D I A L O G U E S W I T H P L A C E S
IV. THE PLACE OF THE RELATIONAL
Do you know how you feel things in the moment you’re learning their name? Things such as a tree, a colour, an everyday object; there’s a sense of curiosity, and then, suddenly, something breaks free into lightness, with a spark of joy on the new way in which we begin to interact with. A new beginning; we can savour its name, as if it has been born again in front of our minds.
I remember learning the colour blue. In kindergarten, a memory of finally understanding the link between the sound “blue” with what I was painting, and then, with the colour of the sky. In this trio, the amazement I felt, of “oh, this is blue, and that is too!”. The excitement as if discovering a new continent, a new language, and held a new way of relating to the things themselves: the sound, the painting, the sky. From then on, “blue” became the word that means the deep colour of my hometown sky, not alone but in contrast to the stonewall colour and texture of the school playground and the bright white of the surrounding buildings. We learn things in themselves, and we recall them through emotion and the relationship they have with other objects and people. Maybe part of the joy of apprehending the word blue was about the positive relationship I had with my teacher – one in which I felt cared, respected, and free. Perhaps this helped to expand the initial excitement and awe of discovery into a positive relational view with the other elements, built and natural.
In my current practice, I often go back to that memory: I recall the joy of somehow understanding for the first time a connection between sound, concept, what I had in my hands, the physical surroundings and those nuanced, imperceptible and well defined 11 km of atmosphere that make life on Earth possible. This is one of the sensations that I have the most pleasure to work with: one in which I somehow, through my work, can be small, expanding, and a part of everything, simultaneously. It is motivation, primal drive and force. A remembering, and a new discovery.
Naturally, the connection through the colour blue to the sky and nature relates to the sea, a place in which in many hours of being in, nearby, immersed, contemplating it and its horizon link; sailing, surfing, swimming, floating, all forms of buoyancy in movement or not, like others I explored the constant, seemingly opposition between surrender and action, of flowing through with the present senses. Other sensory experiences arise as well: feeling the golden winds indicating its direction; the sense of balance, and particularly, the need of an on-going, learning skill and the correct acknowledgment and use of its limits, in which the body movement first follows the indication of the eyes, and further on, the whole body metabolises data for the constant, soft adjustment of course; between intuition and constant awareness. Blue is a colour of importance in Portuguese traditional crafts, used in vases, dishes, tiles, mosaics, originated in other cultures and people, through which time and closeness we somehow, learned and made our own. Through blue, we get to connect to a historical timeframe as well.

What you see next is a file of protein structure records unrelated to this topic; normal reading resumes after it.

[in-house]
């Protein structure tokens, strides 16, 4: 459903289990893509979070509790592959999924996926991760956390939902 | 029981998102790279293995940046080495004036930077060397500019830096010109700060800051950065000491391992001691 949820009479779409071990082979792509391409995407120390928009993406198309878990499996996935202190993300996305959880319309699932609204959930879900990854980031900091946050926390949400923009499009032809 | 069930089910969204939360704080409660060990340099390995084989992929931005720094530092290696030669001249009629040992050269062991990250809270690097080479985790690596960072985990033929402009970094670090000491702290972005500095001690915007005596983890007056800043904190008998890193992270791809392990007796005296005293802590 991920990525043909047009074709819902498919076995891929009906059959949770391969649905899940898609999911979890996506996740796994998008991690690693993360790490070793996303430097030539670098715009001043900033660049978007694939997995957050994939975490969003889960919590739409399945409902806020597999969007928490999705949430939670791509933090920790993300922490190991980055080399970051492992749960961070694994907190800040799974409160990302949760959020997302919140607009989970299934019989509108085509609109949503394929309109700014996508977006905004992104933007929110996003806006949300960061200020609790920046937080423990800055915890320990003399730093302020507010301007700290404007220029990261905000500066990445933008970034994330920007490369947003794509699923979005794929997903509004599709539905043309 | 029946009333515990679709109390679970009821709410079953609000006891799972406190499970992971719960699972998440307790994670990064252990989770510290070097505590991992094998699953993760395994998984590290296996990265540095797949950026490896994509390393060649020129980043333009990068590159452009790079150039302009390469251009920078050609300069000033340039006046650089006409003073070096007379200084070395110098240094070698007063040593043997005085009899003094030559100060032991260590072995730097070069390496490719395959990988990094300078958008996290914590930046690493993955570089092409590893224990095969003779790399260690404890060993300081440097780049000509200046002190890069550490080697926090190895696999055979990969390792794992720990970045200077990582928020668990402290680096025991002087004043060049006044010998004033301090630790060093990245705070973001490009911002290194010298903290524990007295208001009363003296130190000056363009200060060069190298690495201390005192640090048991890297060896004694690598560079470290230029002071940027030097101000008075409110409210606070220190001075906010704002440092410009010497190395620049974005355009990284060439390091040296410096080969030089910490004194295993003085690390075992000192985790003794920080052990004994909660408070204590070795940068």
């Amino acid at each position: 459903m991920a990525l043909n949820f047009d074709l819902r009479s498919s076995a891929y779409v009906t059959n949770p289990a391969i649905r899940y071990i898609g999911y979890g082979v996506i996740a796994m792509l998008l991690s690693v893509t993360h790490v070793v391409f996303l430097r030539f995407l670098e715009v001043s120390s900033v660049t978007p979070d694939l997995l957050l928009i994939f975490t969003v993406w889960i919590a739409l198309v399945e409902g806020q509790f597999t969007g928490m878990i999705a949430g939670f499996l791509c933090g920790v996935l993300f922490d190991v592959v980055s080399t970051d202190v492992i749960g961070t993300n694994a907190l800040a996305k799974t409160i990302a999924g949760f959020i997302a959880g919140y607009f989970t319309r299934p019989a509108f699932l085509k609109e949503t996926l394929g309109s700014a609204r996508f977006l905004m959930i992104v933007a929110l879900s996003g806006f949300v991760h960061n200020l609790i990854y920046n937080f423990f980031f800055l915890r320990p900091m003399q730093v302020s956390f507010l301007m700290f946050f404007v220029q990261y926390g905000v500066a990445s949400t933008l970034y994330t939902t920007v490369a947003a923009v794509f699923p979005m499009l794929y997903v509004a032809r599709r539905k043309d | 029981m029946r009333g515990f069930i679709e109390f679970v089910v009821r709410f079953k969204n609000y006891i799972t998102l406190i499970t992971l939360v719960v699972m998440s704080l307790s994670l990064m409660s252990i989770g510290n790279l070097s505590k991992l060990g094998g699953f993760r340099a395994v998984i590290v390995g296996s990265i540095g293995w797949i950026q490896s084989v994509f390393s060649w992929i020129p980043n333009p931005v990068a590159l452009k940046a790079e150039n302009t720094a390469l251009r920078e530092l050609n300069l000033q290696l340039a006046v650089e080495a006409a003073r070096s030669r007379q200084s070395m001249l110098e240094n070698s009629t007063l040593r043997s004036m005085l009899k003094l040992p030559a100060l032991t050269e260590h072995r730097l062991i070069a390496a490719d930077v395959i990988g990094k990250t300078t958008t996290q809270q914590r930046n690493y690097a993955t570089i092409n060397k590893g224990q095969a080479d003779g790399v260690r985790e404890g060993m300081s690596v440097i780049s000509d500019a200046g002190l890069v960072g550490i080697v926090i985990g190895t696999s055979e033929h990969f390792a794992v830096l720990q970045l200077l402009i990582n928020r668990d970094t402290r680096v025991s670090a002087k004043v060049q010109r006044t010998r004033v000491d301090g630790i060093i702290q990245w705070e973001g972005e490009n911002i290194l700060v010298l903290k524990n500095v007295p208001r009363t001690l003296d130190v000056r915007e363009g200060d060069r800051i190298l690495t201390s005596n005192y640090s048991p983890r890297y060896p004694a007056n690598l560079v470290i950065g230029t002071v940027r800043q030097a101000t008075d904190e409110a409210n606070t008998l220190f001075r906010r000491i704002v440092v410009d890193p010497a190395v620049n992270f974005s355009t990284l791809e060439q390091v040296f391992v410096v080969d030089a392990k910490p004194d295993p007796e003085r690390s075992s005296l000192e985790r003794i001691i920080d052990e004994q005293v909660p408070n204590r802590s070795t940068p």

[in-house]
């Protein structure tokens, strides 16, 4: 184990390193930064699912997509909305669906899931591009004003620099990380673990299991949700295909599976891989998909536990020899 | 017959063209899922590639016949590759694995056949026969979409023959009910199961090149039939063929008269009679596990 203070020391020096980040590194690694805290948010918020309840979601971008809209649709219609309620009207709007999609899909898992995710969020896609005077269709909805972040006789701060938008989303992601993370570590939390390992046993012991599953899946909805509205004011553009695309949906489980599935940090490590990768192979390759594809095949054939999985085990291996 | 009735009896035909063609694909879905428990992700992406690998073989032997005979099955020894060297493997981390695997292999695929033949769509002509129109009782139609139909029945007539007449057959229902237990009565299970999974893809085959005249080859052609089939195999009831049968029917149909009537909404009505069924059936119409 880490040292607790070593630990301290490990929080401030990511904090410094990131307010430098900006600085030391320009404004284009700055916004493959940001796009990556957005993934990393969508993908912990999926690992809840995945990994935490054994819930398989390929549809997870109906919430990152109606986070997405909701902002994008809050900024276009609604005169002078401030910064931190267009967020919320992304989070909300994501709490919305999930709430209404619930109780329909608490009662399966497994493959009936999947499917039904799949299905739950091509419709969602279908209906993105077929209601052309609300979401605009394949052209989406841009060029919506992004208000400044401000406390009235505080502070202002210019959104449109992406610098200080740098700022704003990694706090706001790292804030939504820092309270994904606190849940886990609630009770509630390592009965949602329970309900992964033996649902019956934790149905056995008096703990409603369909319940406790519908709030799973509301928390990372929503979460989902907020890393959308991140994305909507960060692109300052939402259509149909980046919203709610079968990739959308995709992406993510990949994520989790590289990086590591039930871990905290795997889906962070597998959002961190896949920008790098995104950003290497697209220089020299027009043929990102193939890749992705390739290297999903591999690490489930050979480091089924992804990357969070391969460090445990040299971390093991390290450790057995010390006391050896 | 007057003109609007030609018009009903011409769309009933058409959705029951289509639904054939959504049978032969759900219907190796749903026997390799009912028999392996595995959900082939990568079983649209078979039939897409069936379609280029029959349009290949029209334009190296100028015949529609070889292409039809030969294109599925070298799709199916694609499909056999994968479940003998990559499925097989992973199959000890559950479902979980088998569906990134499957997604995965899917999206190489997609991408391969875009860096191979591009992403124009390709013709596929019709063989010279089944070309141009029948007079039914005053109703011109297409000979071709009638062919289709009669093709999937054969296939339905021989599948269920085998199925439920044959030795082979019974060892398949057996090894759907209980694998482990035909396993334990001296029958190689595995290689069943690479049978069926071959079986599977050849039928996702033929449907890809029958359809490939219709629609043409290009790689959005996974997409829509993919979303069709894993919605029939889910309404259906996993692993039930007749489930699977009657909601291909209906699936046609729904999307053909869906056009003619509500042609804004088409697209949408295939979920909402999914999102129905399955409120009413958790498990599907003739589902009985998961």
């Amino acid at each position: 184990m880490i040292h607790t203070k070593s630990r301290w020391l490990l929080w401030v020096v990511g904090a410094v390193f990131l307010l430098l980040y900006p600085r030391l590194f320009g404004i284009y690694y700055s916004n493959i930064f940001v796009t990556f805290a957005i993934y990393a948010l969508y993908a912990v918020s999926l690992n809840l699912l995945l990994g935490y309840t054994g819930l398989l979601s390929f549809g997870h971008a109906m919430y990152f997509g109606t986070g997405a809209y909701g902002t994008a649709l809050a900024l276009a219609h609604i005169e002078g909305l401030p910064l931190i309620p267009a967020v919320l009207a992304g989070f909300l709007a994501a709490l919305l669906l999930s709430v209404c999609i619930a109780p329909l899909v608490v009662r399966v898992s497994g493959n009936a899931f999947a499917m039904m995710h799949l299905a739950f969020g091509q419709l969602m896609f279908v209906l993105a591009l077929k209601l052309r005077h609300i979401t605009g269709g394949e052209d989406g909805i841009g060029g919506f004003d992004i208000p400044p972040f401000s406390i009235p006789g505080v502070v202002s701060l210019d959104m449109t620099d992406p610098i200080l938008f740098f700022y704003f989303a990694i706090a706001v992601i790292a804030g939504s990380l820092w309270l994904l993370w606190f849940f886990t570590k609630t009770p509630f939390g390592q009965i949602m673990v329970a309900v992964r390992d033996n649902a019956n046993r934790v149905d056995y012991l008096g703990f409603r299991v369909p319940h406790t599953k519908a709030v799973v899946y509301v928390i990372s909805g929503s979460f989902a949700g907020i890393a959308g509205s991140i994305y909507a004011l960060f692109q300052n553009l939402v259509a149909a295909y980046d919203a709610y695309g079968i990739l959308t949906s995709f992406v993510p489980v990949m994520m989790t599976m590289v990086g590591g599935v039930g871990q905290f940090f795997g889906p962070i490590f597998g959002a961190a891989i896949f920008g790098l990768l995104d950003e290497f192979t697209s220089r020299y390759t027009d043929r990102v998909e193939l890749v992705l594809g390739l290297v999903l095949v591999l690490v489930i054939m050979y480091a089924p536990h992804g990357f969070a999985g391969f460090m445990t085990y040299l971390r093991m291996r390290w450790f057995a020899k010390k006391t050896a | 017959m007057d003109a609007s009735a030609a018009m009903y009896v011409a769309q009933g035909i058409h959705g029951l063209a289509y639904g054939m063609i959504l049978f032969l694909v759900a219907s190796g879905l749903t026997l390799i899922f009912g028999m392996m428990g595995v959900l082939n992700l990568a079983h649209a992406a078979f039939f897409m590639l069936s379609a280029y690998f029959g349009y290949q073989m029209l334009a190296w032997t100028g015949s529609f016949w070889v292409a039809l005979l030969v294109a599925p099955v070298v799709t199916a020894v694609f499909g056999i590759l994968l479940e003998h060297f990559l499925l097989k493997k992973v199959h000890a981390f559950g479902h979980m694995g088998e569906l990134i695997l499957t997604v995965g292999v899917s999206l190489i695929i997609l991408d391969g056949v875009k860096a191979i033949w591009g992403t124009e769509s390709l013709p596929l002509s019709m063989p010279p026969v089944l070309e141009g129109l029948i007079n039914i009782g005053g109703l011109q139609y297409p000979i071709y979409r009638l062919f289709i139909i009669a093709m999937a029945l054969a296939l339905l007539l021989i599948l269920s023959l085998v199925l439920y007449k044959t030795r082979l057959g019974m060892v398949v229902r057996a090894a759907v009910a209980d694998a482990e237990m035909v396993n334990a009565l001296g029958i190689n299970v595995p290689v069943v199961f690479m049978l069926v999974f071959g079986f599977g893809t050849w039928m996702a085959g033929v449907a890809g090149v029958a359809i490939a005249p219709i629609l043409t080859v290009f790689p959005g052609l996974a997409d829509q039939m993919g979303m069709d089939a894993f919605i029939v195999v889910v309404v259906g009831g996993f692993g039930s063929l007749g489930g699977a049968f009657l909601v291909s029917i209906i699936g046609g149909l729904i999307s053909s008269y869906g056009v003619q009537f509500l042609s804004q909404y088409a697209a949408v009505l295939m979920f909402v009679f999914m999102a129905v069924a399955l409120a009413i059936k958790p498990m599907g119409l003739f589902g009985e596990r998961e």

History, symbolism, and perception aspects of the colour; the eyes don’t see – it’s the brain that sees. The eyes simply transmit to the brain. Others see differently – birds have ultraviolet vision, we do not. What we see is partially determined by the information that comes through the eyes, but also what we see depends on our feelings, experiences, memories of what we’ve seen before. Changing our inner perspective, our feelings, the way we relate to reality, changes the way we see. So does practice, and effort.
As adults, we keep replaying this feeling of discovery through acquiring new knowledge about things, through the body and the mind: by travelling, tasting new food, reading. Exposure to new situations. By observing, interacting and discussing with others, while exchanging ideas about subjects; and eventually, for those inclined, through learning new languages. These are ways in which what is old and seen gets to be rediscovered, anew. We get to savour old concepts and places, through rediscovering them through the eyes of the other: an empathic exercise into other worlds of doing and being. I want to ask friends to take me to a favourite place in mine or their city, and be surprised to hear about a new perspective, based on memories, emotions, taste. And dive in; be willing to listen. Ask more questions, as if I’m seeing the place and the friend for the first time. Inquire like a scientist collecting data; discard all previous hypotheses and layers of thought, and just listen. In a society that lives through interminable busy-ness and skimming through the surface of things and people, I want to have the audacity of taking the plunge into intimacy – into-me-you-see -; to dive into depths. And even to expand the view to what doesn’t speak: to what isn’t said, but nuanced. To wonder. And to question myself about what other species that really don’t speak my language but communicate nonetheless, say, wish, think. How does the tree relate, the dog taste, the bee see? What do they want? What are the teachings of water, and if by nothing else, I want to take it as a poetic exercise into living, a vivid alternative to social media. To benefit from an expanded inquiry into the other; from a present, active listening. And to look at cities and others from that blue, inter-relational, rich point of view.